Update (2021-12-29)

Update (2021-12-17)


  • one push button (btn)

  • one potentiometer (pot)

  • Raspberry Pi (RPi)


  • Although the “one button” interface seems cool, there’s plenty of those to be found, so I’m going to add some variety with the twisty knob.

  • Unlike a rotary encoder, the pot has an internal state, so whatever state it contains is the truth. The btn is somewhat similar, but it only has 2 states.

  • Standard 10K B type (linear) pot

    • pot shaft is 7mm x 20mm, body is 22mm x 17mm x 10mm
  • 2 leg push button.

    • btn is 12mm sq x 4mm, the button itself is 7mm ø in the middle
  • To connect these to an RPi via the GPIO there are 2 options:

    • to use an ADC

    • directly with a handful of resistors and a capacitor

  • For no ADC, this project outlines the pot and this for the button

  • For ADC, we can refer to this project

  • The states from the pot and btn will be determined using python

  • State can be communicated via unix sockets, or http

  • According to the tutorials, the RPi will use 2 + 1 GPIO pins and the 3.3V + ground pins for the interface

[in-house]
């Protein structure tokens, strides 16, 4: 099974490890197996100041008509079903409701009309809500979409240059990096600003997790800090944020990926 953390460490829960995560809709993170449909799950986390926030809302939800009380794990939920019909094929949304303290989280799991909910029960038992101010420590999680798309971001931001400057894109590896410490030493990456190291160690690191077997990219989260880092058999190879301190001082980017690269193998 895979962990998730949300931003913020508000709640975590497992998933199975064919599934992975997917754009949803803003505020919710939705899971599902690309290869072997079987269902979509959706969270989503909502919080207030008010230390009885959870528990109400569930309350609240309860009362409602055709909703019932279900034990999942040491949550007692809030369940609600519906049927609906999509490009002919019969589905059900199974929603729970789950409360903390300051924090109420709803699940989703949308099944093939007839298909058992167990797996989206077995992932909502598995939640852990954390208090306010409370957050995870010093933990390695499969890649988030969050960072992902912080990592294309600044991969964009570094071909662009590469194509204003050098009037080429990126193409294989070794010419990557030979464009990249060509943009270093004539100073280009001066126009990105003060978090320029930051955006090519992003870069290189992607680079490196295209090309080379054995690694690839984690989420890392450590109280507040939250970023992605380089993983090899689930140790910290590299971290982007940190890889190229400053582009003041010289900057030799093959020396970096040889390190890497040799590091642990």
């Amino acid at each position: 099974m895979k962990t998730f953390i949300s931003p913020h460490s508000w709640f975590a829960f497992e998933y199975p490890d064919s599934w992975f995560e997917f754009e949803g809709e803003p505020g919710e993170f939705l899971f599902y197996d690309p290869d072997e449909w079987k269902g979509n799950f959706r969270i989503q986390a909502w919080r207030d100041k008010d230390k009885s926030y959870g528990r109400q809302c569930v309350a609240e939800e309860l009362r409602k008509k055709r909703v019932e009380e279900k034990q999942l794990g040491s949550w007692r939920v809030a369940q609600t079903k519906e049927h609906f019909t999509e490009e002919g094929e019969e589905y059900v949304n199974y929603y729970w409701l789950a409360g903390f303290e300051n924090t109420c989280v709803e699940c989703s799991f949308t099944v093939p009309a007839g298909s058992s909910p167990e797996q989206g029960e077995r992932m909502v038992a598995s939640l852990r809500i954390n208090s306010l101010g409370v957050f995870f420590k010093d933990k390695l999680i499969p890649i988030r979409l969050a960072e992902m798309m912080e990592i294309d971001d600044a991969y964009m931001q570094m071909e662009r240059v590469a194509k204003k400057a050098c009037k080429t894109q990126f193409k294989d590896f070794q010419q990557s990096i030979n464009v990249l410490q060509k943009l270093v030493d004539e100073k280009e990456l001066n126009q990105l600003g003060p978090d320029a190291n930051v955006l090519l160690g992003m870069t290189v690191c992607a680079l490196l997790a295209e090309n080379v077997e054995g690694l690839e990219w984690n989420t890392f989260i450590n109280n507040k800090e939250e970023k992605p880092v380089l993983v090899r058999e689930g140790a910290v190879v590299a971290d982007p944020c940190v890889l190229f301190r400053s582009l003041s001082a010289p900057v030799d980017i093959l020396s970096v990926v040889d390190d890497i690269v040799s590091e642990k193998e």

• This means I could build an interface to 26 / 3 ~ 8 controllers, but I will just build a system for 2 controllers

    • The controller will require 5 ports, clearly matching the pins used on the RPi

    • I think I can share the 3.3V between 2 controllers, if not I guess I can just use an additional GPIO for each

  • With the ADC the set up with pins, power, etc will be completely different.

    • I only have 1 ADC, so I’ll look into whether its possible to still create 2 controller ports with this

    • I think the port design will be roughly similar (to the non ADC design) for the controller, as the ADC in this project would live with the RPi and not within each controller.


These are the first design sketches. You can help me decide what to build by clicking on your favourite drawing.